We’ll see if it will be a hot American summer for inflation as all eyes will be on the consumer price report. The U.S. Bureau of Economic Analysis also releases the latest figures on international trade. In overseas action, China releases import and export numbers.  

Back to Basics

As states begin opening up following months of restrictions, people are eagerly starting to open their wallets as well.  Many individuals curbed their discretionary spending over the past year and are ready to resume travel, dining out, and other activities they may have missed out on during the pandemic. Nearly two million passengers flew on U.S. commercial flights on the Friday before Memorial Day weekend which was the highest total since the pandemic began. The restaurant industry is slowly getting back to normalcy as well with sales forecast to jump 10.2% in 2021.
Now is a good time to revisit your budget, prior to unleashing any pent-up spending, particularly if your spending habits, expenses, and/or your income have changed over the past year. One aspect of personal finance that became critical was the importance of emergency savings. If you had to dip into your savings or if you had to reduce your contributions to your 401k or other retirement plan, make sure you set it back to normal. This applies to debt as well. If you suspended student loan repayments or reduced the amount you typically paid toward your credit cards, revisit your pre-pandemic contributions and payments.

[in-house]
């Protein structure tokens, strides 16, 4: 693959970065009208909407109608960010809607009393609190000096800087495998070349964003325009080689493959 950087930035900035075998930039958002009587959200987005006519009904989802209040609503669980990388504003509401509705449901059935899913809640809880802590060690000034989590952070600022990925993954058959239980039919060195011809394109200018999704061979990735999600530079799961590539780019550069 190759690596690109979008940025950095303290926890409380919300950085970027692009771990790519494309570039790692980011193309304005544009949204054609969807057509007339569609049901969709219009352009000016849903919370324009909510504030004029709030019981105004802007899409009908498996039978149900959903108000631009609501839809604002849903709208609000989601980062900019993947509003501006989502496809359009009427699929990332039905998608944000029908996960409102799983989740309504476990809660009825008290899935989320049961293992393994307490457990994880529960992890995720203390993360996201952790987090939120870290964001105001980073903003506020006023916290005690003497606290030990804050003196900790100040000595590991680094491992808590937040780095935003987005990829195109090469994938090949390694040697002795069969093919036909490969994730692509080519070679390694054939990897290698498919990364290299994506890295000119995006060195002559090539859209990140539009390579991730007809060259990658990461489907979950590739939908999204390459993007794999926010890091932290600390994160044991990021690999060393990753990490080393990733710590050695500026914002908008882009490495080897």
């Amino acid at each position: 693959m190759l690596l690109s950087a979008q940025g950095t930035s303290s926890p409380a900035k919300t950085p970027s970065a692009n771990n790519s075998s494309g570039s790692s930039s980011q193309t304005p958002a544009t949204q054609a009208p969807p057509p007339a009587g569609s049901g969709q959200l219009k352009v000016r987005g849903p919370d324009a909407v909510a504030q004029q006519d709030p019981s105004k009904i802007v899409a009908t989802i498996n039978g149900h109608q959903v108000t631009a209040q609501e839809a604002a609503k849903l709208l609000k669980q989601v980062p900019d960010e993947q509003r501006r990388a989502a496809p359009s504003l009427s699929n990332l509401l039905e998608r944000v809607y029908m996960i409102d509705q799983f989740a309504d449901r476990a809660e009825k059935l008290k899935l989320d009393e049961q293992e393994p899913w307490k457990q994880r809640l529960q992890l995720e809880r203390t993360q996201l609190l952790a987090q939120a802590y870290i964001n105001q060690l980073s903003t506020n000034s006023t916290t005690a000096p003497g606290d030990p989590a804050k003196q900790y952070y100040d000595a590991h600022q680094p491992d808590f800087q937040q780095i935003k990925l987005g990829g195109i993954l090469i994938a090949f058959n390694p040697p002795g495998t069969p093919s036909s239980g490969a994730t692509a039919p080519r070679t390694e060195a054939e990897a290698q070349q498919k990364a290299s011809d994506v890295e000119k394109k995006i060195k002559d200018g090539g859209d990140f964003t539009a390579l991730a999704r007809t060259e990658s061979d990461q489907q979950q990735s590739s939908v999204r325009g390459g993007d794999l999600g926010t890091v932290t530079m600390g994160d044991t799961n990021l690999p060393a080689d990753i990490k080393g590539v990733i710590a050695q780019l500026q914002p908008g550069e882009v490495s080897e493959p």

Advisors recommend that individuals and families budget the way that works best for them. Below are some popular household budgeting systems that can help keep you and your family finances on track. 
1. The envelope system: This is a method of budgeting that works well for those who might tend to overspend or overuse credit cards. Traditionally, with this system, cash is portioned into different pre-labeled envelopes for variable expense categories such as groceries, entertainment, clothing, etc. When it’s gone, it’s gone. Spreadsheets instead of envelopes can be used to categorize and track spending as well.